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This article is a summary of the integration of the Negro population into high-income residential suburbs. The Superintendent of schools and the Darien Board of Education has created a program to exchange schoolteachers and encourage students to attend schools with integrated classes.
Dr. King addresses his "Brother-In-Christ" requesting assistance for an up and coming March for Freedom held in Philadelphia, Pennsylvania. He makes three requests including financial and social support.
The John Hancock Mutual Life Insurance Company is called to discuss racial discrimination. Ministers from Operation Breadbasket explain that they will commence an investigation to possibly eradicate the unequal employment practices of the company.
Arthur Walter, Assistant Pastor at Park United Presbyterian Church, writes Dr. King regarding a boycott that will deny some African American children Christmas gifts. Walter inquires about how his church can use some of their funds to provide gifts for the children that will be affected by the boycott.
Joan Daves writes to Dr. King's attorney to discuss her receipt of the Martin Luther King Treasury published by the Educational Heritage. Impressed with the volume, Daves proceeds to give details on its organization and content. Raising the issue of whether certain material is in the public domain, Daves offers to expedite the copyright assignment process.
In this letter Dr. King offers his gratitude to the Brown Brothers Harriman and Company for an anonymous contribution of company stock they forwarded. Dr. King also comments on why such contributions are needed.
Miss Larkin, a disgruntled landlord, expresses her concern for Dr. King's initiative against slum lords. She feels his war on slum lords is a bit misguided in that it takes responsibility and accountability away from those she calls slum tenants.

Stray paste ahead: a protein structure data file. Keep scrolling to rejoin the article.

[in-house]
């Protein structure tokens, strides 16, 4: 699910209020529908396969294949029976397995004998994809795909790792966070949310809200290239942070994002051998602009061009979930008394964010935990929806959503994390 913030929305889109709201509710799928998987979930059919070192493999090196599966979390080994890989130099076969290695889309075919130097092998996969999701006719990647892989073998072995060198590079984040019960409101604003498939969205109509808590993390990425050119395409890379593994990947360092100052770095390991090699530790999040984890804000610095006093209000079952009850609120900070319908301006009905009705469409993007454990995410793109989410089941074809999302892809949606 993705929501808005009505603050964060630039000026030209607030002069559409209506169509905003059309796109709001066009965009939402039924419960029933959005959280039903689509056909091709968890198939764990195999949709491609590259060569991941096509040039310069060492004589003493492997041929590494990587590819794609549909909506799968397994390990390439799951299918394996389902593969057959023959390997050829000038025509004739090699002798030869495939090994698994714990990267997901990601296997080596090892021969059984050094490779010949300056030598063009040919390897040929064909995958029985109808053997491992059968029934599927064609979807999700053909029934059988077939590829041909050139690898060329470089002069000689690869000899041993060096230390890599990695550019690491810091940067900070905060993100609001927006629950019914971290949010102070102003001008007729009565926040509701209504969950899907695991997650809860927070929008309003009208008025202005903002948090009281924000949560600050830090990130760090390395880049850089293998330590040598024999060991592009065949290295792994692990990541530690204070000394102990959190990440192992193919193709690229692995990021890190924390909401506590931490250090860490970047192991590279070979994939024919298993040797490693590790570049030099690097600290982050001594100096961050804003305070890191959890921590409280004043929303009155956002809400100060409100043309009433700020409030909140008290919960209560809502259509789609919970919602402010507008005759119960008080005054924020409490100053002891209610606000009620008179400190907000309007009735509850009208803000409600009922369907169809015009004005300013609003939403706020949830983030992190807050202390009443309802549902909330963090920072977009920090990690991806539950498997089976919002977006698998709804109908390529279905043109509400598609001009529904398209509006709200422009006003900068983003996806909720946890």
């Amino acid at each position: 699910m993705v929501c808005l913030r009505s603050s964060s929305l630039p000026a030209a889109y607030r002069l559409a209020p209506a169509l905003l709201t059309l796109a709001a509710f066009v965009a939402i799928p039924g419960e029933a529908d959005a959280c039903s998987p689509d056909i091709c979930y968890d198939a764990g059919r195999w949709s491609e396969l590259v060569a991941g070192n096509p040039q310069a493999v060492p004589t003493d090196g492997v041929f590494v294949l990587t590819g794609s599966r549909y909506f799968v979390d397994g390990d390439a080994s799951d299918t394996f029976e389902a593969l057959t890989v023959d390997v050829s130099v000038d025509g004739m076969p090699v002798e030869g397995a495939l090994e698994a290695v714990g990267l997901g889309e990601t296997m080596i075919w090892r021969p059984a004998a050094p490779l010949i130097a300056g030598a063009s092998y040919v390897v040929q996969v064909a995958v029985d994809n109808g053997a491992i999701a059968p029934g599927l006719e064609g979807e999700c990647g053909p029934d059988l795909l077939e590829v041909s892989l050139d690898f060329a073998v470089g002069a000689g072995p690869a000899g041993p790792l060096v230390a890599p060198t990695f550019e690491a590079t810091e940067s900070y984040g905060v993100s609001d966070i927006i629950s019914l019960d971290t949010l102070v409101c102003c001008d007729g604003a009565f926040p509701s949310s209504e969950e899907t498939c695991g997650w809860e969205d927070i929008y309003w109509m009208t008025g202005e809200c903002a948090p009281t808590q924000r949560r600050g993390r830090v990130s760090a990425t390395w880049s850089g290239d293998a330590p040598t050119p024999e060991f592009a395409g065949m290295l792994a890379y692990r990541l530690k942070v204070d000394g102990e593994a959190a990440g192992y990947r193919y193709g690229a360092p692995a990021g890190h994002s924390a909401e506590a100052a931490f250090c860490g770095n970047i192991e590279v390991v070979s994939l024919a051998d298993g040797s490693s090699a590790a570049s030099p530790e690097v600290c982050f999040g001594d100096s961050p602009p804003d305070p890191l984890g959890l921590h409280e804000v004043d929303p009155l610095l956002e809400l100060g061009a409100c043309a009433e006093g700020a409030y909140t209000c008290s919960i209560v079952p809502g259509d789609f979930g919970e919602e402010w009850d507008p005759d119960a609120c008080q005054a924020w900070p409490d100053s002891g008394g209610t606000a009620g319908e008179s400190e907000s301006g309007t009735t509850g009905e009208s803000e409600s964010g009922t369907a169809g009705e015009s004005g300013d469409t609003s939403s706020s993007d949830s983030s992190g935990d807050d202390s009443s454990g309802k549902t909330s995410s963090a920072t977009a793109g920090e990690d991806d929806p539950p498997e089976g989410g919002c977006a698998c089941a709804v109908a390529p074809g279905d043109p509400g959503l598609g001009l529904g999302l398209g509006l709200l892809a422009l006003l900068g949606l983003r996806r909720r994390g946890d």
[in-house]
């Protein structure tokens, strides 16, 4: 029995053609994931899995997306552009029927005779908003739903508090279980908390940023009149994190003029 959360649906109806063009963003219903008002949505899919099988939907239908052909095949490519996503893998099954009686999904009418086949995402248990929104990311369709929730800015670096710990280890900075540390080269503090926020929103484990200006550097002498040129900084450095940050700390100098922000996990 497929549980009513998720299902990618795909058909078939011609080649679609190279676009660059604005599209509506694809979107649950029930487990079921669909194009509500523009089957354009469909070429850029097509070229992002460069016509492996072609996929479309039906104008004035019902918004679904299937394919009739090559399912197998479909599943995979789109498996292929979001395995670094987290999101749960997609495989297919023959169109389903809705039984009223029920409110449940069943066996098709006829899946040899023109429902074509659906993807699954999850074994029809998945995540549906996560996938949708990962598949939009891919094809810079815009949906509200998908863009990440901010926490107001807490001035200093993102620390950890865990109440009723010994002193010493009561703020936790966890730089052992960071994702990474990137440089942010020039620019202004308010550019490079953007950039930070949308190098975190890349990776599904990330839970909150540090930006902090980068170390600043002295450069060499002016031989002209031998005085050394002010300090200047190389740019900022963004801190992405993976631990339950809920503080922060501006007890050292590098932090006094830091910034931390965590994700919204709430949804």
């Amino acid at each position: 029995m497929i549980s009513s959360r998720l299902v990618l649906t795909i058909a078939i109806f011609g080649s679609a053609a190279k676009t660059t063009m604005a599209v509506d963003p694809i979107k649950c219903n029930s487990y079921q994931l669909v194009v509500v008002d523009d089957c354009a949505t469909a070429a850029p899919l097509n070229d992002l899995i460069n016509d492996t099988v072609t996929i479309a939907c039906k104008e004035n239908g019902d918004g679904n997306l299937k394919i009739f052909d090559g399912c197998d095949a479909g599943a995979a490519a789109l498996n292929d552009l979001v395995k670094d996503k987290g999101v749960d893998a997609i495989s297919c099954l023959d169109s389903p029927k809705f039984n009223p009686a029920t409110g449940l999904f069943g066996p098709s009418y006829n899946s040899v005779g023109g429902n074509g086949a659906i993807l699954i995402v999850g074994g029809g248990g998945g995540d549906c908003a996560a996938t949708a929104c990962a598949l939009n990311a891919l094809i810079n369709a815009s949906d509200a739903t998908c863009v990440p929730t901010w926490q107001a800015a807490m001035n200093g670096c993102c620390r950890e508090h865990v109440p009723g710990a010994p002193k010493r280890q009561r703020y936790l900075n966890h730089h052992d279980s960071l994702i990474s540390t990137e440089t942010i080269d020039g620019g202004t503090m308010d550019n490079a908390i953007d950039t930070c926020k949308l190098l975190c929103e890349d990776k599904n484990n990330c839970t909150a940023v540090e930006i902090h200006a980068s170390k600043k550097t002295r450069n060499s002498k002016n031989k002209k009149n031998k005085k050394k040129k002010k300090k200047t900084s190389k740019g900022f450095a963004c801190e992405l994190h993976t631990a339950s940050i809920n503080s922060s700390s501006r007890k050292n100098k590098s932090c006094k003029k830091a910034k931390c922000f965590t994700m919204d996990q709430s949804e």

Miriam Ottenberg, President of the Women's National Press Club, congratulates Dr. King on receiving the Nobel Peace Prize and asks if he would address a luncheon for the Club. This letter includes Dora McDonald's holograph shorthand in red ink.
Richard W. Boone requests Dr. King's support in assisting with the success of the Anti-Poverty Program.
Archie Hook invites Dr. King to be the guest preacher at the Annual Meeting of the Washington North Idaho Conference of the United Church of Christ.
William J. Springs writes Dr. King to send him the enclosed document entitled, "A Brief Account of Historic Connections Between Negro Americans and African in South Africa" by Mary Benson. The material is to be used in correlation with the hearing on American policy toward South Africa that will be held by Congressman Barratt O' Harra, Chairman of the Africa subcommittee.
Jimmy Wilson was issued this check from the Crusade for Citizenship organization.
As President of the SCLC, Dr. King delivers his Annual Report to the Eighth Annual Convention in Savannah, Georgia. In addition to listing SCLC's many accomplishments over the past year, Dr. King urges his audience to stay resolute as their great progress creates a growing racial backlash from those opposed to the Civil Rights Movement.
This letter from Andrew Heiskell and A. Philip Randolph invites Dr. King to attend the Emergency Convocation of the Urban Coalition, to address the issue of violence in 104 cities. The goals set forth in the letter include an emergency work program, a major expansion of the private sector for job provision and training, and establishment of a long-range program for the physical and social reconstruction of American cities.
Saifuddin Ahmed writes on behalf of the East Pakistan Student Union inviting Dr. King to speak at their 10th Provincial Conference. The students also express their admiration for Dr. King's dedication and leadership to human rights worldwide.